President Donald Trump told reporters at the White House on July 22 that Pakistan is helping the United States to pressure the Taliban to commit to a permanent ceasefire and agree to talks that include the Afghan government.
Pakistani Prime Minister Imran Khan and Trump met at the White House as part of an official state visit.The two leaders agreed that the United States is closer than ever to a peace deal with the Taliban in Afghanistan. According to the White House, Trump had planned to use the visit to urge Khan to ramp up a recent crackdown by Pakistan authorities on terrorist and militant groups.
“And we hope that in coming days, we will be able to urge the Taliban to speak to the Afghan and come to a political settlement,” Khan told reporters in the Oval Office.
“Apart from Afghanistan, the country that wants peace in Afghanistan is Pakistan,” Khan said. “Pakistan needs stability. We have had 15 years of fighting this war on terror. … We desperately want peace, and we are happy President Trump has pushed this forward.”
Trump acknowledged Khan’s assessment.
“What the prime minister just said is a really big story, and it’s 100 percent true. We’ve made a lot of great progress over the last couple of weeks. And Pakistan has helped us with that progress,” Trump said.
In 2018, the Trump administration suspended more than $1.2 billion in anti-terror aid for Pakistan in a bid to force the county to intensify the battle against terrorists who operate in its territory.
Speaking to reporters at the White House on July 22, Trump said Pakistan is “helping us a lot now” and noted that he will soon know if the progress has been significant enough to reinstate the aid.
“I think Pakistan could do a lot with respect to Afghanistan,” Trump said. “Pakistan could have done a lot, but they chose not to, and that’s because they did not respect U.S. leadership.”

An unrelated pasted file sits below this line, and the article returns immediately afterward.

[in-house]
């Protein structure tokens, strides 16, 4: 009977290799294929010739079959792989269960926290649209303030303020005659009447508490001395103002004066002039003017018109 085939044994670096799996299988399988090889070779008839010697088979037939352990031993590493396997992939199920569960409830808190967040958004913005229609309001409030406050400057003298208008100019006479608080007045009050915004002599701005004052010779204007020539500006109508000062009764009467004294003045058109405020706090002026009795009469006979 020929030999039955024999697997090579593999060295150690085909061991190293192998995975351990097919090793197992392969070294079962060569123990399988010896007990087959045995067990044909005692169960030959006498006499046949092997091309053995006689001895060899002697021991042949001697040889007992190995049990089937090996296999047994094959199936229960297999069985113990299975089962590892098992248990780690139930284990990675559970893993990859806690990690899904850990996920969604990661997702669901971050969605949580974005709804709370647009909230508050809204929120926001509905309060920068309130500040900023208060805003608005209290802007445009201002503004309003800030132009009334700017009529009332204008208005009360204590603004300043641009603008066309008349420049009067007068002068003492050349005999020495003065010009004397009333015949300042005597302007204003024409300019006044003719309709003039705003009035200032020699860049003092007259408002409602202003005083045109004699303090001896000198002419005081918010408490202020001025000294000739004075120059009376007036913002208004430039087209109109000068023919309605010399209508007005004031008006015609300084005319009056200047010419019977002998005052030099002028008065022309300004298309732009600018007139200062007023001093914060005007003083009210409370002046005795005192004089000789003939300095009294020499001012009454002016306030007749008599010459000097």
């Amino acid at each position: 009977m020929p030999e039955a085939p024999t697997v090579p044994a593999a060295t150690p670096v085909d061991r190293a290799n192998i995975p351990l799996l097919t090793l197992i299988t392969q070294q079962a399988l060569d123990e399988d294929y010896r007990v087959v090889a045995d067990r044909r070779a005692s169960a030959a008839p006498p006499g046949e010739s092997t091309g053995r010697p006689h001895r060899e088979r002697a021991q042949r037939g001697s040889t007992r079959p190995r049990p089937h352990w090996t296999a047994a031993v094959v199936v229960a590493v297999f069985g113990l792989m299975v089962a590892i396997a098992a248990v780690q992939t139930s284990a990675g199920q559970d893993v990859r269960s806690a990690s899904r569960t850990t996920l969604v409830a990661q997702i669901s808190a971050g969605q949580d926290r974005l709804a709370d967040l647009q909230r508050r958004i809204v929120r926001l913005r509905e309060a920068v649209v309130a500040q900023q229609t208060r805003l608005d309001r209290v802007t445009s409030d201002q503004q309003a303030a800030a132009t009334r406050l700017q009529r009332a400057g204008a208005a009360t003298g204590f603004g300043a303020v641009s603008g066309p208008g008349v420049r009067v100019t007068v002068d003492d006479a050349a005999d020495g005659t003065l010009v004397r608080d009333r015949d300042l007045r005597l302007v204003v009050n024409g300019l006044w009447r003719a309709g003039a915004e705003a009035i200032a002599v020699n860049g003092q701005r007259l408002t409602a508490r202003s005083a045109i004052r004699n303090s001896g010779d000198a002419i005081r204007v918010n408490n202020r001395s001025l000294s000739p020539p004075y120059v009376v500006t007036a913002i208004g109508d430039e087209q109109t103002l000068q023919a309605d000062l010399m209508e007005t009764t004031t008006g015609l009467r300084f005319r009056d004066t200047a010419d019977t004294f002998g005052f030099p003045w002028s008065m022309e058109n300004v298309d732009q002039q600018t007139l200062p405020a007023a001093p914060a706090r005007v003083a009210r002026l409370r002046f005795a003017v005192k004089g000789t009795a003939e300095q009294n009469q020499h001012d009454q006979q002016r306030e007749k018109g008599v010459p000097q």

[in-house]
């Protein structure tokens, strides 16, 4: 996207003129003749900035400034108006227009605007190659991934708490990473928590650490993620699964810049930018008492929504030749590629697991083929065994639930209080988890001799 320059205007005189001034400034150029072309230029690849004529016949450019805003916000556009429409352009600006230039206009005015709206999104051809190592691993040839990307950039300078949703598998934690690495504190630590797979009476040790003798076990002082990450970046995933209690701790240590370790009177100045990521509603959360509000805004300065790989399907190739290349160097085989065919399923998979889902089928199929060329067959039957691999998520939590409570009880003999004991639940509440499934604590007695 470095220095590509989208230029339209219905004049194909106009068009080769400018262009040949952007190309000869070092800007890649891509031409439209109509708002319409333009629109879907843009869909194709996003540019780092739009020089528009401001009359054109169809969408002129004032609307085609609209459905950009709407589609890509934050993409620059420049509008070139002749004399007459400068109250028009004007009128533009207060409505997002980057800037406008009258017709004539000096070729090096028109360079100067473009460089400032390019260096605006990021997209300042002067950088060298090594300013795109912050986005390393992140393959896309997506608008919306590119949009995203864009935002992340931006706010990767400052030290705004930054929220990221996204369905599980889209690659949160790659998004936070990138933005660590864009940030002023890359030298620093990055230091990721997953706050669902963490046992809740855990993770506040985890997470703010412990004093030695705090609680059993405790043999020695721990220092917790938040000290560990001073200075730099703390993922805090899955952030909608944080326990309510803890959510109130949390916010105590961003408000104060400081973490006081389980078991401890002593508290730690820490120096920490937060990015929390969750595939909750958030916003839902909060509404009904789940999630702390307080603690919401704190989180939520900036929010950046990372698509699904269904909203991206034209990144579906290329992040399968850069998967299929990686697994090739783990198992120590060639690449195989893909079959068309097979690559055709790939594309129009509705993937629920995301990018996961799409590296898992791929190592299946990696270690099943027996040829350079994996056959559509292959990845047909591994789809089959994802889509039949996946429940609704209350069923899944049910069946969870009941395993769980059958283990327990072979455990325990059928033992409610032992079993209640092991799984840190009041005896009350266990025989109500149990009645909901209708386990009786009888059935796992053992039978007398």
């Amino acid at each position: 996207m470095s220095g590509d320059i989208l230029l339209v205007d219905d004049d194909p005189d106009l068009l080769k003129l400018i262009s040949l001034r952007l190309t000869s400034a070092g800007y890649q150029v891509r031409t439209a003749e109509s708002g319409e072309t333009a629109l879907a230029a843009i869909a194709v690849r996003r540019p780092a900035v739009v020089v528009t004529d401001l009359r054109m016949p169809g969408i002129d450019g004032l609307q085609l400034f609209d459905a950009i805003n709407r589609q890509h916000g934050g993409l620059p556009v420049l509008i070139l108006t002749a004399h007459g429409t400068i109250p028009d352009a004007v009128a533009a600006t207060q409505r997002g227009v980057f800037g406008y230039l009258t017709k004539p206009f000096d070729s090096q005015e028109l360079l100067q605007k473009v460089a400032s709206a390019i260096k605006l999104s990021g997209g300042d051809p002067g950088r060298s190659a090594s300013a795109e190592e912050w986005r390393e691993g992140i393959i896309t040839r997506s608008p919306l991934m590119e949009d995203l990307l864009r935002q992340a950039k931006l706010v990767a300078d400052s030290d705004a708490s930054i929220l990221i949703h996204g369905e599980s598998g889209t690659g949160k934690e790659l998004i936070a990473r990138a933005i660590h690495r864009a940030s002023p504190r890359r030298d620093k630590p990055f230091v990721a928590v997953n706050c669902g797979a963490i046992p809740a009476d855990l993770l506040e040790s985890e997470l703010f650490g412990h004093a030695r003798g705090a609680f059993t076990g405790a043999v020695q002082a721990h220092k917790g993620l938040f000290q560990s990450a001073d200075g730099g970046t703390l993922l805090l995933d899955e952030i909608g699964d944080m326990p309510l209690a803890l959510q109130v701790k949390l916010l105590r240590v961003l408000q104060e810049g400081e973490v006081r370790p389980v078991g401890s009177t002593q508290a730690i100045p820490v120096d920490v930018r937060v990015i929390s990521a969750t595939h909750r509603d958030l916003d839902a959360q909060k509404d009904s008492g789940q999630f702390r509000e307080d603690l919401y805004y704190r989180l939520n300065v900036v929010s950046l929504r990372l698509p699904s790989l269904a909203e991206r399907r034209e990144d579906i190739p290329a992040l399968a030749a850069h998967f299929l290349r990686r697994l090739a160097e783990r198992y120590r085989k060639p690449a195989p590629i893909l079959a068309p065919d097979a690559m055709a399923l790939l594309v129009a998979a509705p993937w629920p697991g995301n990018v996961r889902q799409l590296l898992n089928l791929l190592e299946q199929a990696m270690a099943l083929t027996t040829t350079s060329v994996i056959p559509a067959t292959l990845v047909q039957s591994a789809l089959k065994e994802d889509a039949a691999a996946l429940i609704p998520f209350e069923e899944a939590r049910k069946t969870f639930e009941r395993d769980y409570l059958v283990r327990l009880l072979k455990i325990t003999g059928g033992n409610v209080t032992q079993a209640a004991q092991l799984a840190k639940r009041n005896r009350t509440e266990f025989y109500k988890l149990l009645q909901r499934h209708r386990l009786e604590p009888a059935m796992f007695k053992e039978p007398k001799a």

The president revealed that he has a plan for possible military action in Afghanistan, but to avoid mass casualties, would rather not move forward with it.
“I could win that war in a week. I don’t want to kill 10 million people,” Trump said. “Afghanistan could be wiped off the face of the earth. I don’t want to go that route.”
Khan concurred with Trump.
“There is no military solution in Afghanistan. If you go all-out military, millions and millions of people will die,” Khan said.
A senior Trump administration official, speaking on condition of anonymity, told reporters on July 21 that the White House is monitoring Pakistan’s commitment to eradicating terror groups on its soil. The White House is “clear-eyed” about known links between Pakistan’s intelligence services and terror groups.
Pakistan has made initial steps to combat terror, including pledging to seize the assets of some terrorist groups. On July 17, Pakistan arrested Hafiz Muhammad Saeed, a terrorist with a $10 million U.S. bounty on his head. A senior Trump administration official noted that Saeed had been arrested and released six times since a major terror attack in India in 2001.
“So we would look to see that Pakistan is taking sustained action and actually prosecuting these people,” the official said.
Trump needs Pakistan’s help to end the United States’ military involvement in Afghanistan. Khan was expected to use the visit to mend relations with Washington and attract much-needed U.S. investment.
“This is a critical time,” Khan said. “What we want is understanding between the countries. I can assure President Trump whatever we are saying, we will be straight with them. There will not ever be any doubt about Pakistan’s intent.”
Pakistan has yet to release Shakil Afridi, the jailed doctor believed to have helped the CIA hunt down Osama bin Laden, the mastermind of the Sept. 11, 2001, attacks on the United States.
Khan hinted that Afridi may soon be released. His imprisonment has long been a source of tension between Pakistan and the United States.
“President Trump, we will be giving you good news about the hostages.”
Reuters contributed to this report.